Donald Trump isn't usually one who makes understatements. But when he told one of the new "Apprentice" teams that "people don't really change," he was being far too subtle and diplomatic as he was probably unintentionally describing himself and his reality show. As "The Apprentice 4" began, viewers immediately knew that Donald Trump and company had returned, and neither age nor time had changed anything.
The superlatives and exaggerations were unquestionably back: Trump started by telling us that "these candidates are by far the most talented group I've ever assembled," which was a lot more meaningful when he said basically the same thing during seasons three, two, and one.
Also making a return was . He split the teams by sex, incomprehensibly explaining that decision by saying, "Sometimes it's hard telling you apart; this way, it's a lot easier." Later, he couldn't help but say repeatedly how beautiful the women were. Oh, and talented, too. Right.
George and Carolyn were back, of course, although Trump introduced them not as executives, but as the "two very famous people" they've become since the series debuted more than a year and a half ago.
Trump's self-congratulatory side also reappeared. "My television show has given me access to some incredible talents," he said, noting that his choices -- Bill, Kelly, and Kendra -- had all worked out perfectly, making "invaluable additions to the Trump Organization."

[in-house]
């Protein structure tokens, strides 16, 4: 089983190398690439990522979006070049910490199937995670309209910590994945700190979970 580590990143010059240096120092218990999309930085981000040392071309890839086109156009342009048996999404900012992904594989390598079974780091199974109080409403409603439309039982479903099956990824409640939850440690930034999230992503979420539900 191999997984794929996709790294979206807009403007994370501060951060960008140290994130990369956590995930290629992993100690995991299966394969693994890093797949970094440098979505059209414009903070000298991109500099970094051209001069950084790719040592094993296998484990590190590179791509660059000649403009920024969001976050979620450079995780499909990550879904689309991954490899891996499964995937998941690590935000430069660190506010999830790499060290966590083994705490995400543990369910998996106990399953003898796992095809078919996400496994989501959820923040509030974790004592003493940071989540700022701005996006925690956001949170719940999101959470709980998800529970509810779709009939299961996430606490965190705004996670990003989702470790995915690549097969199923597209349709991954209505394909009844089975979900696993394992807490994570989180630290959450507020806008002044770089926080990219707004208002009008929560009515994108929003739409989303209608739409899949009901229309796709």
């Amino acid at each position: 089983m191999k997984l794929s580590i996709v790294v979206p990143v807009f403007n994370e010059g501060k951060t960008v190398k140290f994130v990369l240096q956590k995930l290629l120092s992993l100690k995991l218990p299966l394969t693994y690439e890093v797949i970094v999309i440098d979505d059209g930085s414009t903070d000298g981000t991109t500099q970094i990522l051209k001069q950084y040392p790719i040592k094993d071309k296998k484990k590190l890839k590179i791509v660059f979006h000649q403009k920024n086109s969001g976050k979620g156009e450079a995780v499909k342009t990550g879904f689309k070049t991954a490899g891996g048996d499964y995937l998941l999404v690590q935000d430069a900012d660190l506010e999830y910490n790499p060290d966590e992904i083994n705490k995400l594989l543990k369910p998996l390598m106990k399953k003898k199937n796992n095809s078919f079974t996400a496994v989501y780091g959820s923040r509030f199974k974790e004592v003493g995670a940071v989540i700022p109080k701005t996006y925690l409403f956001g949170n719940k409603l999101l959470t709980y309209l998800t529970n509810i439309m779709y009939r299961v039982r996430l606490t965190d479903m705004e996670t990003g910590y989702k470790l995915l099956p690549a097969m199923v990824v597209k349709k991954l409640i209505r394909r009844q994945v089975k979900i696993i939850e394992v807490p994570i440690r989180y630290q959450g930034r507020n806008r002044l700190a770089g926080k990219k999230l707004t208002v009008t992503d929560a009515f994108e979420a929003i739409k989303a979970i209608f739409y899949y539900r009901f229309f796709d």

The boy inside the billionaire made a return as well. Trump kicked off the competition by sending the candidates on a scavenger hunt; they were looking for his helicopter, which was hidden somewhere at Trump National Golf Club. How much fun would it be to hide your helicopter and then make 18 people wearing tailored suits and business attire run around a golf course looking for it?
Best of all, the boardroom was back. Not to be confused with Martha's bright, friendly conference room, Trump's boardroom has only small pools of light, and he emerges from the darkness to cast judgment on those who have disappointed him. The boardroom is where each episode crescendos, and this episode was no exception.